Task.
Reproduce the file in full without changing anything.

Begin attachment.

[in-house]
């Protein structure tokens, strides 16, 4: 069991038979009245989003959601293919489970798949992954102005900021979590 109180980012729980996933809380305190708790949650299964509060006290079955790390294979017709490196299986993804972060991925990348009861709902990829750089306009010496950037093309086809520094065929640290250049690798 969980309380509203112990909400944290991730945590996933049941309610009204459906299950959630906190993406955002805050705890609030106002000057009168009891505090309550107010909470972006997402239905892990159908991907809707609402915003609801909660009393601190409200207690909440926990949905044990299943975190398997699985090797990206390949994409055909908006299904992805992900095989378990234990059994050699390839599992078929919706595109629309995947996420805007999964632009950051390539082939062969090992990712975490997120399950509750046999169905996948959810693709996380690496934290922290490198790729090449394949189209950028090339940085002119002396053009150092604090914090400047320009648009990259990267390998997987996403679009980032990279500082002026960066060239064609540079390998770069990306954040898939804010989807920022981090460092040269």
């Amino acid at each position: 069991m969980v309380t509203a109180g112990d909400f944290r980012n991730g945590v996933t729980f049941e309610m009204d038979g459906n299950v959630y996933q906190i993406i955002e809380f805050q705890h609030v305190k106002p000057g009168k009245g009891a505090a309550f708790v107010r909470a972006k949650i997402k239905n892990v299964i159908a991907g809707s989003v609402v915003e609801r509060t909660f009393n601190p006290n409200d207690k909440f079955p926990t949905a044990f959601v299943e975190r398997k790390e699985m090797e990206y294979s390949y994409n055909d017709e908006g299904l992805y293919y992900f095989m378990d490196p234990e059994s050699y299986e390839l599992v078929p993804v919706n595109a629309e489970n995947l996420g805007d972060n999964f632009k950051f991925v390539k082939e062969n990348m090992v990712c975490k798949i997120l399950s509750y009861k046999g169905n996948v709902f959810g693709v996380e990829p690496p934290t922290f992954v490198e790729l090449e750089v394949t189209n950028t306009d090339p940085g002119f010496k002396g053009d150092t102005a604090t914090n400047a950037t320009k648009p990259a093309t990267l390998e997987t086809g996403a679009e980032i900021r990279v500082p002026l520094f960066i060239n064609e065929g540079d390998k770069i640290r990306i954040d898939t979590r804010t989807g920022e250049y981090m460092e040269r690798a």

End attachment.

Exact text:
[in-house]
């Protein structure tokens, strides 16, 4: 069991038979009245989003959601293919489970798949992954102005900021979590 109180980012729980996933809380305190708790949650299964509060006290079955790390294979017709490196299986993804972060991925990348009861709902990829750089306009010496950037093309086809520094065929640290250049690798 969980309380509203112990909400944290991730945590996933049941309610009204459906299950959630906190993406955002805050705890609030106002000057009168009891505090309550107010909470972006997402239905892990159908991907809707609402915003609801909660009393601190409200207690909440926990949905044990299943975190398997699985090797990206390949994409055909908006299904992805992900095989378990234990059994050699390839599992078929919706595109629309995947996420805007999964632009950051390539082939062969090992990712975490997120399950509750046999169905996948959810693709996380690496934290922290490198790729090449394949189209950028090339940085002119002396053009150092604090914090400047320009648009990259990267390998997987996403679009980032990279500082002026960066060239064609540079390998770069990306954040898939804010989807920022981090460092040269």
């Amino acid at each position: 069991m969980v309380t509203a109180g112990d909400f944290r980012n991730g945590v996933t729980f049941e309610m009204d038979g459906n299950v959630y996933q906190i993406i955002e809380f805050q705890h609030v305190k106002p000057g009168k009245g009891a505090a309550f708790v107010r909470a972006k949650i997402k239905n892990v299964i159908a991907g809707s989003v609402v915003e609801r509060t909660f009393n601190p006290n409200d207690k909440f079955p926990t949905a044990f959601v299943e975190r398997k790390e699985m090797e990206y294979s390949y994409n055909d017709e908006g299904l992805y293919y992900f095989m378990d490196p234990e059994s050699y299986e390839l599992v078929p993804v919706n595109a629309e489970n995947l996420g805007d972060n999964f632009k950051f991925v390539k082939e062969n990348m090992v990712c975490k798949i997120l399950s509750y009861k046999g169905n996948v709902f959810g693709v996380e990829p690496p934290t922290f992954v490198e790729l090449e750089v394949t189209n950028t306009d090339p940085g002119f010496k002396g053009d150092t102005a604090t914090n400047a950037t320009k648009p990259a093309t990267l390998e997987t086809g996403a679009e980032i900021r990279v500082p002026l520094f960066i060239n064609e065929g540079d390998k770069i640290r990306i954040d898939t979590r804010t989807g920022e250049y981090m460092e040269r690798a």